Tuesday, 29 March 2022 00:00

Dealing With Peripheral Artery Disease

When blood flow to the extremities slows, particularly to the feet, it most likely is caused by a blockage of the arteries. This condition, called peripheral arterial disease (PAD), is very common. Smoking, obesity, poor eating habits, and being sedentary are major factors in the development of PAD. Other maladies, such as diabetes and hypertension, can further cause the blood vessels to narrow. Symptoms of PAD include pain and cramping in the legs and feet when walking, numbness, sores that don’t heal, and foot pain when at rest. Some life changes can help reduce the symptoms, such as lowering fats and cholesterol in your diet, moving around more, reducing stress, stopping smoking, and lowering your blood pressure. If you develop sores on your feet and ankles that refuse to heal, and are experiencing other PAD symptoms, it is a good idea to make an appointment with a podiatrist for an examination and ongoing treatment plan.

 

Peripheral artery disease can pose a serious risk to your health. It can increase the risk of stroke and heart attack. If you have symptoms of peripheral artery disease, consult with Dr. Castillo from Bronx Foot Care. Our doctor will assess your condition and provide you with quality foot and ankle treatment.

Peripheral artery disease (PAD) is when arteries are constricted due to plaque (fatty deposits) build-up. This results in less blood flow to the legs and other extremities. The main cause of PAD is atherosclerosis, in which plaque builds up in the arteries.

Symptoms

Symptoms of PAD include:

  • Claudication (leg pain from walking)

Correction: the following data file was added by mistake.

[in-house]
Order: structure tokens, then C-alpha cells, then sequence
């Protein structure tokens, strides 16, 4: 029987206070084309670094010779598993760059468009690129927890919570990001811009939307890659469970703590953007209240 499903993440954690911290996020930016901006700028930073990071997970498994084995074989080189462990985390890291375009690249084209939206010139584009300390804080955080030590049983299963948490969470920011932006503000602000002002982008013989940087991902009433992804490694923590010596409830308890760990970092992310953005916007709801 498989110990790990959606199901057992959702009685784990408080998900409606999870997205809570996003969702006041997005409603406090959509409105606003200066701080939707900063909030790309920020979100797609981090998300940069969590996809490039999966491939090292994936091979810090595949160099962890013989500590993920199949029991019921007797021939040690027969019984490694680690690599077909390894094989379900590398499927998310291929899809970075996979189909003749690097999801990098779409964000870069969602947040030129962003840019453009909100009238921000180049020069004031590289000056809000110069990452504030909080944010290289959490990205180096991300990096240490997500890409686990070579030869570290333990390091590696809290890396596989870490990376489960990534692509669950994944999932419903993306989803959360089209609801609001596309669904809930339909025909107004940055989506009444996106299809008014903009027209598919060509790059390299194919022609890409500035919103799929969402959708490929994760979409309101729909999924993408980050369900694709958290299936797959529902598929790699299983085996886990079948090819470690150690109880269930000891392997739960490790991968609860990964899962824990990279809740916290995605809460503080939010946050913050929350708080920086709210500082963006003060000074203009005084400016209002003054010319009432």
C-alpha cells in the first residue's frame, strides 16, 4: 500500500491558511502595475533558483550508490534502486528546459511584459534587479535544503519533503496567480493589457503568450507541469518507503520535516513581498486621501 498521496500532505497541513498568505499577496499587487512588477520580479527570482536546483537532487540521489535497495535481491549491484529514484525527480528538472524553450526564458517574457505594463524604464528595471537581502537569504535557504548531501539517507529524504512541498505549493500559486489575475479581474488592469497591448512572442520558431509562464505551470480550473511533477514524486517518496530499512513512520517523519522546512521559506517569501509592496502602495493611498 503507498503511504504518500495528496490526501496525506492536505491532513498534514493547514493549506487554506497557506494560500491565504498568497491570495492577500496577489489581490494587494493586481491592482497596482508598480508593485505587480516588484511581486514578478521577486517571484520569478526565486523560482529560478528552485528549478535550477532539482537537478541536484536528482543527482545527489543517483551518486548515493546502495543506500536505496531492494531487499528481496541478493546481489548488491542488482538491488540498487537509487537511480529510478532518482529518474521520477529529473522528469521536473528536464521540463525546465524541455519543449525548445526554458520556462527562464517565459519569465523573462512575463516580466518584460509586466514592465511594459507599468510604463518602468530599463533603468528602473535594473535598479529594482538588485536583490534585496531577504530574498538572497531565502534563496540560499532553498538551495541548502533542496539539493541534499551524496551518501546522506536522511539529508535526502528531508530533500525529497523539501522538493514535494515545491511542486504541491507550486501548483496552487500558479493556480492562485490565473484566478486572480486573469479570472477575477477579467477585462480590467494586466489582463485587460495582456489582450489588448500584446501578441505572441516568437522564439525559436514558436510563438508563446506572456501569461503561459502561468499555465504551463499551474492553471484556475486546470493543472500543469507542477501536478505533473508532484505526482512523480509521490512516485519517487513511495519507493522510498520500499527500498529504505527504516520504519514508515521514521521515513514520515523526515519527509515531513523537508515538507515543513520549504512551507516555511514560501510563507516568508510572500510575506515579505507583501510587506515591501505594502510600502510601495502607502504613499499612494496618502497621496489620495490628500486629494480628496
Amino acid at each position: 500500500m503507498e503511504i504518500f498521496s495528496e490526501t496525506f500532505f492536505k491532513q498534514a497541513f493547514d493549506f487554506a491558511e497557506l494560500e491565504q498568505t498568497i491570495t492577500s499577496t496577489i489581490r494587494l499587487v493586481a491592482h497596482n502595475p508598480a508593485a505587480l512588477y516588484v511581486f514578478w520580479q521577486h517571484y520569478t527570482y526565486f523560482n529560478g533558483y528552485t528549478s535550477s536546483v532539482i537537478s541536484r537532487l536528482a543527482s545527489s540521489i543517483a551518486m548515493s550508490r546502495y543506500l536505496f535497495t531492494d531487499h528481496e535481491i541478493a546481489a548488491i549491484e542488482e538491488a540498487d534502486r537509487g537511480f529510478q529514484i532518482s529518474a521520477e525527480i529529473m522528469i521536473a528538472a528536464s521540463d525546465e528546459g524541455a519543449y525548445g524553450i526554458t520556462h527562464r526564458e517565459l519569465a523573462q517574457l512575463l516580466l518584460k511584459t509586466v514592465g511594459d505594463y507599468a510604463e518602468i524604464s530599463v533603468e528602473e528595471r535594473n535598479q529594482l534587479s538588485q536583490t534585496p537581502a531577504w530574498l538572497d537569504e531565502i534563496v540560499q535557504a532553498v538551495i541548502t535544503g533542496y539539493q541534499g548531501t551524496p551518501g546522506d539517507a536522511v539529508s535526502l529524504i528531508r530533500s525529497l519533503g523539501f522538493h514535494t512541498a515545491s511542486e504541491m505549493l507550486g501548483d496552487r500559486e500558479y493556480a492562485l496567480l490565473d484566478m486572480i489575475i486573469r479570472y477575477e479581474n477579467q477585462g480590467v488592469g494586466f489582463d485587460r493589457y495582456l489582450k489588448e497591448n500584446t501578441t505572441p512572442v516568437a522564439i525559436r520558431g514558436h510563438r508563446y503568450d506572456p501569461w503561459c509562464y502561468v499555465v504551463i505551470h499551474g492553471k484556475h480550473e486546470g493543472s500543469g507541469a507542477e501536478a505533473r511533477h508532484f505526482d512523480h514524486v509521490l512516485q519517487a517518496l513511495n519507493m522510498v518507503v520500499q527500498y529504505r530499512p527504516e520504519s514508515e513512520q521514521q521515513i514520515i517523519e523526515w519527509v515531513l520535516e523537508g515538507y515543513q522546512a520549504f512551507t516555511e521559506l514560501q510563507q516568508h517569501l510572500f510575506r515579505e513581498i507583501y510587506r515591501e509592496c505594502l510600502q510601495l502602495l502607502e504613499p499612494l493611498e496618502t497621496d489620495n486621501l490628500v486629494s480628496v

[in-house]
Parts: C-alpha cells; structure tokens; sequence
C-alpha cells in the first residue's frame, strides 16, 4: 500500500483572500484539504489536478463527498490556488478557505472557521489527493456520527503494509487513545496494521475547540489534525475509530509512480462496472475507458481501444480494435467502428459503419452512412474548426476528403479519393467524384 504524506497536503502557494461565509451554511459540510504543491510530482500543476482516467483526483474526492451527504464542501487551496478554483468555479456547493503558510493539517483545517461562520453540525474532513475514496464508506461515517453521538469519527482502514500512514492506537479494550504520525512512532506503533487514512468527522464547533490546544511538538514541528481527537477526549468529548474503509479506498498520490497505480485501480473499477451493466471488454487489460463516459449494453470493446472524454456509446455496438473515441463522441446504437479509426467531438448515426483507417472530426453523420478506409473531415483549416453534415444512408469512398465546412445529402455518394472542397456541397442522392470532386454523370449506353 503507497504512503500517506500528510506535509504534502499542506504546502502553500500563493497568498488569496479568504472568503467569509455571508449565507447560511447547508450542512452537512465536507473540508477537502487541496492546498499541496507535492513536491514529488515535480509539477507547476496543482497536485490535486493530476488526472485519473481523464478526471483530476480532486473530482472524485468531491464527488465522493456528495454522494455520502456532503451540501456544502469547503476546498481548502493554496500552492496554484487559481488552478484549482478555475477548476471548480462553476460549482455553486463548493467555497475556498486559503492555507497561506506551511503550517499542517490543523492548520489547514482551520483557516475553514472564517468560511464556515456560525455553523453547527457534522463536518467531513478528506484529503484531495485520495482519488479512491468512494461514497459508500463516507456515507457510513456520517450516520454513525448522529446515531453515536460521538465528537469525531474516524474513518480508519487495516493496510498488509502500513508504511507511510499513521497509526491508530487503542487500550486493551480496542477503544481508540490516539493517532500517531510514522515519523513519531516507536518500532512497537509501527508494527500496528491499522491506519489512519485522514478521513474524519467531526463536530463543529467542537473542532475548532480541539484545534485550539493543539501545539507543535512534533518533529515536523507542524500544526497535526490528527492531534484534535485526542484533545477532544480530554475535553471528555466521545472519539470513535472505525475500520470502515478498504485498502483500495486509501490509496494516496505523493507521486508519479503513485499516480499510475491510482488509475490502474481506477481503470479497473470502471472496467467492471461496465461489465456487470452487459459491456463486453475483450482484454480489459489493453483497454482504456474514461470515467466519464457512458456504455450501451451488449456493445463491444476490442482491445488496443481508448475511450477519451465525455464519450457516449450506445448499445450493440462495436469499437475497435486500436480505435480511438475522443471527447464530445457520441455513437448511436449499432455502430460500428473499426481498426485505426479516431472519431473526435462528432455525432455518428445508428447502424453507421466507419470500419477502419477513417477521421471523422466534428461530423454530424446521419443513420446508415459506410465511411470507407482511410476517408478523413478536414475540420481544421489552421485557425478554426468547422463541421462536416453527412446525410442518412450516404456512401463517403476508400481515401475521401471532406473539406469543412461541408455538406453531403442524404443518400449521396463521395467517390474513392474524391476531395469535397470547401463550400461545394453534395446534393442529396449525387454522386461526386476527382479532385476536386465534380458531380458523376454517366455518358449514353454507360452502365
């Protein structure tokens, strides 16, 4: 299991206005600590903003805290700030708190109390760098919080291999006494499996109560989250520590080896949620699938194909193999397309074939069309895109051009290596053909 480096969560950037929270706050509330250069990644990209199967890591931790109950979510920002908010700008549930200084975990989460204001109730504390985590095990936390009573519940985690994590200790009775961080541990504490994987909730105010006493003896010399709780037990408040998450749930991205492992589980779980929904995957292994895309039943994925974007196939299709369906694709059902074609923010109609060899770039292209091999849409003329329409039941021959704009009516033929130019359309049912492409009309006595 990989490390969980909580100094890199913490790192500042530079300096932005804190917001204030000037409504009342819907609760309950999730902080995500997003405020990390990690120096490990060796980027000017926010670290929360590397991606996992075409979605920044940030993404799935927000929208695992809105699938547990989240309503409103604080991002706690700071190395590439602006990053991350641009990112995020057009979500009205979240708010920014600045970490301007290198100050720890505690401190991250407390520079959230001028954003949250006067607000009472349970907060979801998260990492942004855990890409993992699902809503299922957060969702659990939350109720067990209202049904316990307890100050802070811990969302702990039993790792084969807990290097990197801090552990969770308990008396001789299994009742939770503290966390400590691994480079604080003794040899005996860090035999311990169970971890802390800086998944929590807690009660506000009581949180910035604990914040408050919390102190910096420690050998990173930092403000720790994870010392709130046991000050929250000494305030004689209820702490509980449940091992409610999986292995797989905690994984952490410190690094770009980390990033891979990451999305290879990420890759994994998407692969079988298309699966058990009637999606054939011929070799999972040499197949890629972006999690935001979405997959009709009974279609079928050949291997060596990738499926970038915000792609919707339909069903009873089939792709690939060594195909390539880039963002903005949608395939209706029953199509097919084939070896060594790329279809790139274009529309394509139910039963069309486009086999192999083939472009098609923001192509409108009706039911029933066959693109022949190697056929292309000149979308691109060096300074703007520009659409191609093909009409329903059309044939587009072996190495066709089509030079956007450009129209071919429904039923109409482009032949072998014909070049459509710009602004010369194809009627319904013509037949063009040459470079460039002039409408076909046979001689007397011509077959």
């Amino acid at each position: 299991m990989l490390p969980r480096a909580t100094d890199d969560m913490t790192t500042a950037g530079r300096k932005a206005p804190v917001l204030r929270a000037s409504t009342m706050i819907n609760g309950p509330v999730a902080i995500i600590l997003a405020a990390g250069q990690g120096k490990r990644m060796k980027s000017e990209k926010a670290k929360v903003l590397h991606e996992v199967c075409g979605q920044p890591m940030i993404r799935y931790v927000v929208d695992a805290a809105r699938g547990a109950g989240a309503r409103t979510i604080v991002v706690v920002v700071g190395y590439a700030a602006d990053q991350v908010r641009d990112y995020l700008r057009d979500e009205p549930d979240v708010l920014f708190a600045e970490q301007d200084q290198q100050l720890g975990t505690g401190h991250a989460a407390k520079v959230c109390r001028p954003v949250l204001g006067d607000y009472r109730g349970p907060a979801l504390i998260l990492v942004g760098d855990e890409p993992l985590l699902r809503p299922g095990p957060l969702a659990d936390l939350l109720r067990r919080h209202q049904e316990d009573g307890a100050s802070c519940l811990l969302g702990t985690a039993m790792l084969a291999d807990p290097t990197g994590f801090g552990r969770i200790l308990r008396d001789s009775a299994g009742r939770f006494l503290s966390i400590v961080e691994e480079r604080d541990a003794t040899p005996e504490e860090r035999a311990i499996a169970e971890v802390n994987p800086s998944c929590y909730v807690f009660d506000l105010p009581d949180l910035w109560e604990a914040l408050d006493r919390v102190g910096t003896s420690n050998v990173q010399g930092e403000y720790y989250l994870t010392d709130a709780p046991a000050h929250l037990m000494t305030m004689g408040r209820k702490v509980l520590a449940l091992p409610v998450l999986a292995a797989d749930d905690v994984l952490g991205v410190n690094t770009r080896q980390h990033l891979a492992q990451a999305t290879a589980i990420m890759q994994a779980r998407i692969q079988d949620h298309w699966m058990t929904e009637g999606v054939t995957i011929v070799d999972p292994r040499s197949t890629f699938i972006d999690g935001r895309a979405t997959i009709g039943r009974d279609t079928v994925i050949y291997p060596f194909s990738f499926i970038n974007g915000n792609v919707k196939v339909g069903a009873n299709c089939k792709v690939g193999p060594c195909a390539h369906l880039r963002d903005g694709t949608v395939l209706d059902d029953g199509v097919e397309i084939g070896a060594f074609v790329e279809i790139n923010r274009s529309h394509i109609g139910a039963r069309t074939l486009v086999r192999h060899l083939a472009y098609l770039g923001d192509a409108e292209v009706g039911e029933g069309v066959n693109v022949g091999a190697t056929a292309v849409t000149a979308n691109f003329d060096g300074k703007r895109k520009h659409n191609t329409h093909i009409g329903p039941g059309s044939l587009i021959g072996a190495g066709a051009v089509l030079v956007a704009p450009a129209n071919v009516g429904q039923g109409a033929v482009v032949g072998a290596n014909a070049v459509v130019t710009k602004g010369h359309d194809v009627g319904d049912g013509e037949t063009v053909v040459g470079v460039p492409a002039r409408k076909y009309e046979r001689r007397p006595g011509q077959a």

• Numbness in legs
  • Decrease in growth of leg hair and toenails
  • Paleness of the skin
  • Erectile dysfunction
  • Sores and wounds on legs and feet that won’t heal
  • Coldness in one leg

It is important to note that a majority of individuals never show any symptoms of PAD.

Diagnosis

While PAD occurs in the legs and arteries, Podiatrists can diagnose PAD. Podiatrists utilize a test called an ankle-brachial index (ABI). An ABI test compares blood pressure in your arm to you ankle to see if any abnormality occurs. Ultrasound and imaging devices may also be used.

Treatment

Fortunately, lifestyle changes such as maintaining a healthy diet, exercising, managing cholesterol and blood sugar levels, and quitting smoking, can all treat PAD. Medications that prevent clots from occurring can be prescribed. Finally, in some cases, surgery may be recommended.

If you have any questions, please feel free to contact our office located in Bronx, NY . We offer the newest diagnostic and treatment technologies for all your foot care needs.

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